Boatswain preparing ladder for pilot is lost after falling overboard

An experienced boatswain from the Philippines was presumed dead after he fell off a tanker while preparing a ladder for a pilot embarkation near New York Harbor.
Overseas Shipholding Group Inc. (OSG) and the U.S. Coast Guard were investigating why the sailor’s self-inflating life vest failed to inflate when he hit the water. The 46-year-old man was last seen waving his arms toward his crewmates. His body was never found.
The Aug. 5 accident on Overseas Altamar happened at 0955 in the Atlantic Ocean about 20 miles south of Ambrose Channel. Coast Guard investigator Lt. Marie Castillo-Bletso said a pilot and a Coast Guard inspector were about to board the 600-foot tanker.
The boatswain was in the process of pulling up handrails for a starboard boarding when he slipped or lost his balance. “They were working over the side to prepare the accommodation ladder when he fell,” Castillo-Bletso said. “The handrails on the accommodation ladder are stowed flat. The handrails are pointing straight up when you set it up for people to come aboard. When he pulled the line, from the eyewitness reports, he lost his footing and he fell in.”
The boatswain and one other crewman were working in unison when the casualty happened, said Capt. Robert Johnston, senior vice president and head of shipping operations for OSG.
“When the gangway was rigged, the boatswain went down the gangway to pull the handrails up,” Johnston said. “The boatswain was at the bottom. The ordinary seaman was at the top. They did the inboard rail first. Then they turned around and went to pull in the outboard rail. That’s when he fell over the side.”
Witnesses reported that the boatswain plunged straight into the water and probably wasn’t struck by the ship. The Coast Guard said the crew threw him a life ring. Out of the total crew of 26, five to eight people saw him fall or saw him in the water.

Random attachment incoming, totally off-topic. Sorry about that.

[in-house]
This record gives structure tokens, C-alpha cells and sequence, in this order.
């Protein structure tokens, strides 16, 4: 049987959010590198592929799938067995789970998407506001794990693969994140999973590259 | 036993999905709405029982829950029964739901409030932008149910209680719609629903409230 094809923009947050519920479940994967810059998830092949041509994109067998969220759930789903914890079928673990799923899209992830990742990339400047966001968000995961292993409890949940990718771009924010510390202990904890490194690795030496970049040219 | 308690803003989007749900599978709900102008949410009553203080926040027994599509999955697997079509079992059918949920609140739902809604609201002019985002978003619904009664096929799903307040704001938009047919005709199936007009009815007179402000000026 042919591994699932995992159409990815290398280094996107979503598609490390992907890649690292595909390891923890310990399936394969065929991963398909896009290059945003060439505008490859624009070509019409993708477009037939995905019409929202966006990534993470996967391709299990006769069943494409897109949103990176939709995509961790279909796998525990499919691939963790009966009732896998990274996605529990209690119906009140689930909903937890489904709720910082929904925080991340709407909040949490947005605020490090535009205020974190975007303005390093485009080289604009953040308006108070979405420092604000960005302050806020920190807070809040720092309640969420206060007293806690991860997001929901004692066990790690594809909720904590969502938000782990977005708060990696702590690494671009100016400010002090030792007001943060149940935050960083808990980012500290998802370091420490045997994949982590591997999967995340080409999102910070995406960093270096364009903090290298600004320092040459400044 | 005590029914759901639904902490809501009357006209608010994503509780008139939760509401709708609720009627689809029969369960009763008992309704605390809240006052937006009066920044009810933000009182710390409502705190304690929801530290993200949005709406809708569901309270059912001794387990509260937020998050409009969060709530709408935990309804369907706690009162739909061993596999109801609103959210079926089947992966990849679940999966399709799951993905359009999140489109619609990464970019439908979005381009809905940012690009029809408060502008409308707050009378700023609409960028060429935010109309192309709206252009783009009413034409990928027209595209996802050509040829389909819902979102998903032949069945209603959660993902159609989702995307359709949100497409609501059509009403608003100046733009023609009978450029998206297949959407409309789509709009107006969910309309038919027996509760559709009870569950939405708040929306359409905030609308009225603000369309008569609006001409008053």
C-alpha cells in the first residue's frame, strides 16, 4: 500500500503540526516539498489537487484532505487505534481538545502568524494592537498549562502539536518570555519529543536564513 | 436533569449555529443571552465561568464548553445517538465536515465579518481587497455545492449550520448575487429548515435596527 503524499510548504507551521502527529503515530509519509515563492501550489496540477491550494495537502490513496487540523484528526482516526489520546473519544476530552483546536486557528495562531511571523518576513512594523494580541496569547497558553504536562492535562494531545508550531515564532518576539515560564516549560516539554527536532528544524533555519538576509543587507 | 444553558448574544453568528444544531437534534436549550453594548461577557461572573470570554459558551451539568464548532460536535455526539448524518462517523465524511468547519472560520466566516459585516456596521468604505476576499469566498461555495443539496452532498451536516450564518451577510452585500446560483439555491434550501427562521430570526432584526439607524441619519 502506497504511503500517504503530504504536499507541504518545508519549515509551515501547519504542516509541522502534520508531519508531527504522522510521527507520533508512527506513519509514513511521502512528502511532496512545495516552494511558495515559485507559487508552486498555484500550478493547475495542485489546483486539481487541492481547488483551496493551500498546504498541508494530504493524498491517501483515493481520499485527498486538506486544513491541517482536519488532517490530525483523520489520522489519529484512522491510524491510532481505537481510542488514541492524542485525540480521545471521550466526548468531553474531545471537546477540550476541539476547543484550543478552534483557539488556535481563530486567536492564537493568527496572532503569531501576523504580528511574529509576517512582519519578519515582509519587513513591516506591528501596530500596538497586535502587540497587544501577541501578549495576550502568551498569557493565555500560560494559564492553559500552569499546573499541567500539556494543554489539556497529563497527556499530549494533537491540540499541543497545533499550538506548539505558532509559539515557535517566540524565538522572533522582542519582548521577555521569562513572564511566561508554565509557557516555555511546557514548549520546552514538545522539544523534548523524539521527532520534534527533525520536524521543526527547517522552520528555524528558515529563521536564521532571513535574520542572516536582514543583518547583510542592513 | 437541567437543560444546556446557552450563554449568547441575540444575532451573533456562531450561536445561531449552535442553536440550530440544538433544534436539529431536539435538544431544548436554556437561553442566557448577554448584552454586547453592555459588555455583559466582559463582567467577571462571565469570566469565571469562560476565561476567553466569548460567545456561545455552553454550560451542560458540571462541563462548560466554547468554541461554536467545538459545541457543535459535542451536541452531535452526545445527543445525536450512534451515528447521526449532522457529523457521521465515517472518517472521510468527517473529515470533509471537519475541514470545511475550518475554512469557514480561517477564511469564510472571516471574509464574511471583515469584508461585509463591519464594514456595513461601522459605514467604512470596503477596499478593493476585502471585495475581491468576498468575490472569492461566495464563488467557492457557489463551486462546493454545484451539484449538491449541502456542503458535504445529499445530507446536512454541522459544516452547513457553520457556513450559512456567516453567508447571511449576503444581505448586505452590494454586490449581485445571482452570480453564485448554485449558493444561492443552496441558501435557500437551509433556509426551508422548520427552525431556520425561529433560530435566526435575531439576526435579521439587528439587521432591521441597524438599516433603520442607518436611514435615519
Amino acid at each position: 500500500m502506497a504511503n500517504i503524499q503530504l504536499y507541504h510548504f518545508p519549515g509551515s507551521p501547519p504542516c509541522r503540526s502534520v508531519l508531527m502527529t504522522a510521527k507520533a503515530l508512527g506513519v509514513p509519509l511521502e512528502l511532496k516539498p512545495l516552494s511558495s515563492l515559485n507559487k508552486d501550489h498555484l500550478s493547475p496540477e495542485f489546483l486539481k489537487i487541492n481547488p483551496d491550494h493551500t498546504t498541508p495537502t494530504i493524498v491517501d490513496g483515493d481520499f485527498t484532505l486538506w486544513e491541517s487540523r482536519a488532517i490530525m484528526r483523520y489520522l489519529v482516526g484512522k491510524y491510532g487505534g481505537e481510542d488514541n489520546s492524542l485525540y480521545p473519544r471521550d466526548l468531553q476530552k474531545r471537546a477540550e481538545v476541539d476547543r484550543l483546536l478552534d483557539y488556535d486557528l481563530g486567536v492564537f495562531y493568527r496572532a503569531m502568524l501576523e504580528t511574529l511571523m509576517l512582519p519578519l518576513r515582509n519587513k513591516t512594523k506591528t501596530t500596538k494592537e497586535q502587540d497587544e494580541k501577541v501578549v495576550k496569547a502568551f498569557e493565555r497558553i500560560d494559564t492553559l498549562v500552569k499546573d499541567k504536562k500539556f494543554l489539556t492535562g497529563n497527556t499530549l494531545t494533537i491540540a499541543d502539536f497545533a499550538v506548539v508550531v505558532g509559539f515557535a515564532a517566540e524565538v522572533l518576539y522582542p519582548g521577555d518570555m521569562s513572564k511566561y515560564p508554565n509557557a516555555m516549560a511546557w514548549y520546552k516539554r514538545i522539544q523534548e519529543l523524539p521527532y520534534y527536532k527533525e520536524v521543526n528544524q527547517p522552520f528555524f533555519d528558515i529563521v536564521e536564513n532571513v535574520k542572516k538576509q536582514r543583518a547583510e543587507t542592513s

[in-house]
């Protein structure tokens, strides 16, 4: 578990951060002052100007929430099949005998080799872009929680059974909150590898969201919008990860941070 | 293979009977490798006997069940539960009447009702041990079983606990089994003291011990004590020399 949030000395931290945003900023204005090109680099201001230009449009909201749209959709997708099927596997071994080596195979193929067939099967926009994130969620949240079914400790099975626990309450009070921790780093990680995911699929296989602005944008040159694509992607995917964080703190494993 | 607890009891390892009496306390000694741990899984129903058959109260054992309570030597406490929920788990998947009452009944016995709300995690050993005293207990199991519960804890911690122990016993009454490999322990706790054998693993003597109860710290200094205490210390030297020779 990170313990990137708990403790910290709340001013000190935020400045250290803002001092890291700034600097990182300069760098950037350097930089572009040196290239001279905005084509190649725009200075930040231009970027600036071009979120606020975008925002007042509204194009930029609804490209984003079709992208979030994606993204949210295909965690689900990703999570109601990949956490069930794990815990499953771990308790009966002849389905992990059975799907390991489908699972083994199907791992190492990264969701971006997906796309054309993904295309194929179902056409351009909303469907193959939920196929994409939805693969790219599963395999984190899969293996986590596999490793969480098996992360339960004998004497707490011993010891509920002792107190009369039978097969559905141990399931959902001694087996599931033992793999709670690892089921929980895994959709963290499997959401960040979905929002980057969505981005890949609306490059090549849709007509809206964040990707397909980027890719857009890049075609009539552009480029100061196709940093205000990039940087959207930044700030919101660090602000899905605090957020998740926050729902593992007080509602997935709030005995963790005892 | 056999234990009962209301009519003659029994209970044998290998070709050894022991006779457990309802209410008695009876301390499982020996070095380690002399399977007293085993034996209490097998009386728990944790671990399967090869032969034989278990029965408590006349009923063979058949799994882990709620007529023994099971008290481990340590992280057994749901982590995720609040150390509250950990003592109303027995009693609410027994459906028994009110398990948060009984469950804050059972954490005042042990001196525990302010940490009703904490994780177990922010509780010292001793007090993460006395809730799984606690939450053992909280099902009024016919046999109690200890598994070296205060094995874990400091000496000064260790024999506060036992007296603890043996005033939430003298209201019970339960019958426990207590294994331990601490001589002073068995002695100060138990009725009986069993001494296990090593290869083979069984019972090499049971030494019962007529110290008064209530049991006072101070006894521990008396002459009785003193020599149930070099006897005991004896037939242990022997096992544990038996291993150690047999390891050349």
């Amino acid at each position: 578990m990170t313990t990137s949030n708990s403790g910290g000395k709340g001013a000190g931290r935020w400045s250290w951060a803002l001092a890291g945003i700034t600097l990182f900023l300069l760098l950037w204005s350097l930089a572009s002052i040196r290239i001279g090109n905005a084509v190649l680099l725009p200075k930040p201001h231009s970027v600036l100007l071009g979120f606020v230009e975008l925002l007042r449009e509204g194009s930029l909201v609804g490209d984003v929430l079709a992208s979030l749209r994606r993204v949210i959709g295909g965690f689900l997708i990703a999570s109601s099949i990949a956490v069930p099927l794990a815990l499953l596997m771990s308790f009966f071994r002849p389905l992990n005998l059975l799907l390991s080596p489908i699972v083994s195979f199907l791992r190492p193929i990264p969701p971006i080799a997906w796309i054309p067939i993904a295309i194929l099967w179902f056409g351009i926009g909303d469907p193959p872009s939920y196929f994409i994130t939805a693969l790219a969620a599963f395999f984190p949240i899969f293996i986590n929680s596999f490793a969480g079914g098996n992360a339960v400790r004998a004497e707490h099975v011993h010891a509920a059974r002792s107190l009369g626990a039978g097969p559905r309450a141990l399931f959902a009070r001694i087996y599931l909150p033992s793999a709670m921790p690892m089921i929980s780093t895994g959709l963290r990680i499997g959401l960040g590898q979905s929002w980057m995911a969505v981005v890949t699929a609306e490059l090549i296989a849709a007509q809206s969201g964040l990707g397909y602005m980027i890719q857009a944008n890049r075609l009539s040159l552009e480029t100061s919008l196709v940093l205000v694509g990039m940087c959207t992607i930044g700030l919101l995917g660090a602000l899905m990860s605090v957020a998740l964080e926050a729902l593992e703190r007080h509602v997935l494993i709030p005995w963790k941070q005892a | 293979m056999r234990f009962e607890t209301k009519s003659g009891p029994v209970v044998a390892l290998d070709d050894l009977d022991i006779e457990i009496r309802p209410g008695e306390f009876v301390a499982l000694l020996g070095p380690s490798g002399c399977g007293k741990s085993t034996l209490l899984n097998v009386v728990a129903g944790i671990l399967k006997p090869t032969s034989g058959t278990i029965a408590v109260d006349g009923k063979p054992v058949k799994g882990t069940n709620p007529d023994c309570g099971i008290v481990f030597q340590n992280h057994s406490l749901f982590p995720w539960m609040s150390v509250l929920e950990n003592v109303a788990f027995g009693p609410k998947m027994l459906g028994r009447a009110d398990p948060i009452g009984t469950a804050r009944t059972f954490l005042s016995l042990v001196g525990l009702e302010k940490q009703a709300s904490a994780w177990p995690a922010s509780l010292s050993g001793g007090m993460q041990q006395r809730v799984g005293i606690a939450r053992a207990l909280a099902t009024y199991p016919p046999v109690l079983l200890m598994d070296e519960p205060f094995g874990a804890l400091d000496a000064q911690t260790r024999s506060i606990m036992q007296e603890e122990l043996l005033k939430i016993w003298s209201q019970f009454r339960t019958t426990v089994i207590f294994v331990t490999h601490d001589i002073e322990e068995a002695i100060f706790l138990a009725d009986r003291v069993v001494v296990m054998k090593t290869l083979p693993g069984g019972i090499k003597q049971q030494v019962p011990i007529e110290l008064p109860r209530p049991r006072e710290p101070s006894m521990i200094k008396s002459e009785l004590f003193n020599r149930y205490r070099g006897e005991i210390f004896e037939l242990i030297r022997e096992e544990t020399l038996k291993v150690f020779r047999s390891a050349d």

“He was alive when he was seen in the water,” Castillo-Bletso said. “When the ship turned around, he was already gone.”
She said the rescue response was “extremely fast” because a Coast Guard boat was already there for the inspection rendezvous and a New York Police Department boat was nearby.
A 47-foot Coast Guard rescue boat from Station Sandy Hook, N.J., rushed to the area. Helicopters from the Coast Guard and the New York Police Department and Coast Guard cutters Ridley, Seneca and Chinook joined the search. Nassau County, N.Y., Police and the Air National Guard participated too.
Seas were just 2 to 3 feet with excellent visibility, the Coast Guard said. The water temperature was 73º. Johnston said the boatswain was a good swimmer.
The investigation revealed that the boatswain was wearing a floatation device, Castillo-Bletso said.
“He was wearing a self-inflating work life vest,” Johnston said. “We don’t know why it didn’t inflate.”
Johnston said the ship’s three self-inflating life vests — including the one the boatswain was wearing — passed an inspection in May 2007. Such vests are designed to inflate instantly when they strike the water. If automatic inflation fails, the person can pull tabs that will inflate it manually.
The bluish gray vests turn bright orange when they inflate. One indication that the boatswain’s vest never inflated is that the crew never saw the orange color when they spotted him in the ocean.
“The crew saw him astern of the ship, waving,” Johnston said.
The apparent drowning is the latest in a spate of fatalities related to pilot transfers. Between January 2006 and February 2007, four pilots and one pilot-boat operator were killed in U.S. waters. Those accidents prompted several pilot organizations to adopt stricter safety procedures and purchase more rescue gear.
Castillo-Bletso said the crew of the Marshall Islands-flagged Overseas Altamar apparently followed acceptable safety practices during the pilot-embarkation preparations.
“It’s always hazardous — any kind of ship-boarding operation,” Castillo-Bletso said. “They followed good procedures. He was wearing a life vest. They had an observer with a radio. They had all of these things in place. It’s just unfortunate — purely accidental.”
By Professional Mariner Staff